Good idea. I'll give it a shot.

For what is is worth, the NRC attempted this in their 2012 SOARCA study. This study has three major problems:

1) They came up with a PRA based probability of a release which was roughly a factor of 1000 below our experience to date. This was done by assuming we know all the event sequences which will lead to a release and can put probabilities of those events. For SOARCA, the analysts focused on a small handful of these sequences.

2) They assumed LNT.

3) They assumed a remarkably effective, costless evacuation. In their base case, 99.5% of the people within 10 miles of the plant are gone in something like 6 hours.

But they did separate the probability of a release from the probability of harm given a release. And the study does make the point that in most releases the amount of material released will be a small fraction of the reactor's inventory due to all mechanisms that capture isotopes inside even a damaged reactor. This was certainly the case at Three Mile Island and would have been the case at Fukushima if the plant had been allowed to vent when it wanted to.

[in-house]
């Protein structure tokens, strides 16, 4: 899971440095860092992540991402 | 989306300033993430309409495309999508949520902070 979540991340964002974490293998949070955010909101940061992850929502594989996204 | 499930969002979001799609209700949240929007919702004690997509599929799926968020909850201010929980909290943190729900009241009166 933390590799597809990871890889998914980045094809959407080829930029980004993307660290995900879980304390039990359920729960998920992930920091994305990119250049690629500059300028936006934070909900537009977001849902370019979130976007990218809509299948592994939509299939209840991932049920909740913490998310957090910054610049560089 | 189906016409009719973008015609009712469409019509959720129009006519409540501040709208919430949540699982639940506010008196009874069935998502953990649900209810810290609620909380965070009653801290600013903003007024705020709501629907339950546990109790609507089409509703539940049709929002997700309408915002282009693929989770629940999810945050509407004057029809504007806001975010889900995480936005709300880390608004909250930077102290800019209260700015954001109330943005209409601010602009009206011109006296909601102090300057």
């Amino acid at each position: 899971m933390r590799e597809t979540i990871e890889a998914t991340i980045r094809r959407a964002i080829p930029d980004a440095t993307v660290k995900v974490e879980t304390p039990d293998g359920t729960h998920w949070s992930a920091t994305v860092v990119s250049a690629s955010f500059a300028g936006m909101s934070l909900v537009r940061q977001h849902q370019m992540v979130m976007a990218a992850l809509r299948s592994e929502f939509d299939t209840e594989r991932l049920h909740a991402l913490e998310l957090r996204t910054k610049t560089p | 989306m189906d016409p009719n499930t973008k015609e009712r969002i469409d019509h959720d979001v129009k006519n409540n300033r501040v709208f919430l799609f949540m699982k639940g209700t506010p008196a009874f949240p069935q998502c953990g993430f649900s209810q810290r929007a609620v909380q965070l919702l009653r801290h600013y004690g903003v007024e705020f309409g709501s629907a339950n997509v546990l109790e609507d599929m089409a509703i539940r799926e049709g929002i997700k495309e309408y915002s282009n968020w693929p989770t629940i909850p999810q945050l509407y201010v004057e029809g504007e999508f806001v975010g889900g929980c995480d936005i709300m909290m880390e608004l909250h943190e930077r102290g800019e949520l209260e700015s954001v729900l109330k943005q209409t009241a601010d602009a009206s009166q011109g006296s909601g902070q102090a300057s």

Almost all future releases should be Three Mile Island-like, which means no detectable harm to the public without any evacuations.

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Windscale was a huge radioactivity release due to graphite moderator fire, no evacuation but widespread radioactive Iodine release. https://en.wikipedia.org/wiki/Windscale_fire

Kyshtym was a Russian Nuclear Waste facility that allowed the concentration to get too high and went critical and exploded. https://en.wikipedia.org/wiki/Kyshtym_disaster

Kyshtym, Chernobyl, and Fukushima resulted in widespread relocation of exposed population so those are NOT going to show up in your stats unless you track down relocated persons.